Stefan Keller is a paragliding instructor and coach. He has been paraplegic since 2013. Hundreds of interested UBS employees recently accepted the invitation from our disAbility network to attend his talk.
Stefan Keller’s life changed dramatically on June 26, 2013. He was out with a group of paragliding students. Shortly after taking off, he found himself caught up in unexpected thermal turbulence. Within a few fractions of a second, his paraglider collapsed and he plunged 20 meters toward the ground. Fortunately, he fell on some steep terrain which cushioned his landing. The air rescue service arrived within 15 minutes and took him directly to Bern university hospital. The first thing Stefan can remember after his accident is waking up in the recovery room following his operation and being told by the doctor how lucky he’d been.
A paragliding student had filmed the accident, so Stefan was able to analyze all the details, including weather data. This convinced him that the unfortunate thermal could not have been predicted. If he had set off just one second earlier or later, the accident would probably never have happened.
“I’m still here. So life goes on.” Stefan used this thought to motivate himself while he was still in hospital. But the highest vertebra of his spinal cord had been damaged, and he had to get used to a new life as a paraplegic. After one month, he was transferred to the Swiss Paraplegic Centre in Nottwil. Here he received holistic rehabilitation, both physical and mental. He learned not to worry about the past or the future, but simply to deal with the present. The most important thing is to stay positive, instead of always only seeing the negative side. He advised our employees to start adjusting their way of thinking now, since “your attitude doesn’t change automatically due to a twist of fate”. It’s not easy to do, and wasn’t simple for Stefan either. But one thing was clear to him: "I want to fly again!”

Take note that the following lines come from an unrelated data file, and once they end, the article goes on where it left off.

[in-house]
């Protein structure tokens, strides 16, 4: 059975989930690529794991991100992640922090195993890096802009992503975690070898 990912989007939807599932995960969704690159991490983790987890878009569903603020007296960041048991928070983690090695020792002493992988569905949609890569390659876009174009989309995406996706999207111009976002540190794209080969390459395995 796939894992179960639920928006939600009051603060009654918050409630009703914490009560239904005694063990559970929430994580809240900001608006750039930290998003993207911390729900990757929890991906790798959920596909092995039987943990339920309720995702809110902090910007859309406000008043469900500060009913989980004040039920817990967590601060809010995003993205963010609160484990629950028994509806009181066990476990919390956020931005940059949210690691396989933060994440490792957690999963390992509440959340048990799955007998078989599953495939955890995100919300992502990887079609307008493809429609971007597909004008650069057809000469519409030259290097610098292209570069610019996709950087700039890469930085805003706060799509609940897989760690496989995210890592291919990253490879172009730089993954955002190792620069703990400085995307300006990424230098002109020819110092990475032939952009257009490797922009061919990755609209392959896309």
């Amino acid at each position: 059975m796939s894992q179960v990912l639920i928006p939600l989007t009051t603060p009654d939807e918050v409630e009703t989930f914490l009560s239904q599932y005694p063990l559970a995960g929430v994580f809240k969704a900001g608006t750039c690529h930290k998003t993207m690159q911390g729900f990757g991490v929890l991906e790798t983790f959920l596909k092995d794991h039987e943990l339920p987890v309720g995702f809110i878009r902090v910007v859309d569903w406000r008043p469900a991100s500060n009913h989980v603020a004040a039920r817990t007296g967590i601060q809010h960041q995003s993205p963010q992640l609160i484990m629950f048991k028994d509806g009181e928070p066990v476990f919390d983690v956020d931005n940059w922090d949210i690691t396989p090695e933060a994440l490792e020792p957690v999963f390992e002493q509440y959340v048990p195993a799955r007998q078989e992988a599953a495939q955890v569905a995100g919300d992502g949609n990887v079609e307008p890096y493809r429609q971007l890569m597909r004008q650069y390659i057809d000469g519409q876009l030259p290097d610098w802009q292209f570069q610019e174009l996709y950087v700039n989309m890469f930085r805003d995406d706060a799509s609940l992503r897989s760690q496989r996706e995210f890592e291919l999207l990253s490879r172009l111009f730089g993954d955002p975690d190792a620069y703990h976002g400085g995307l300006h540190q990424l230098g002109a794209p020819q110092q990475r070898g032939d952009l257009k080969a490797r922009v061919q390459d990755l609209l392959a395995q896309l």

Stefan had to embark on a long and difficult journey. The rehabilitation, which he also regarded as an “exploration phase”, was often fun. He learned how to take his wheelchair on an escalator, for instance. It wasn’t enjoyable all the time though, and he suffered a lot of setbacks. He had to undergo countless operations. And his relationship didn’t survive this phase of turbulence. However, he did not see this is a completely negative development. Firstly, he understood the huge pressure his partner was facing. And secondly, the break-up gave him the opportunity to design his “second life”, as he describes it, the way he wanted to. For him, this “valley of tears” was an important step forward. This was the only way in which he could ultimately accept his new situation. “Today I have a better life”, he says.
Just eleven months after his accident, he realized his dream of going up in a paraglider again – and since then he has enjoyed many flights and tackled many more challenges.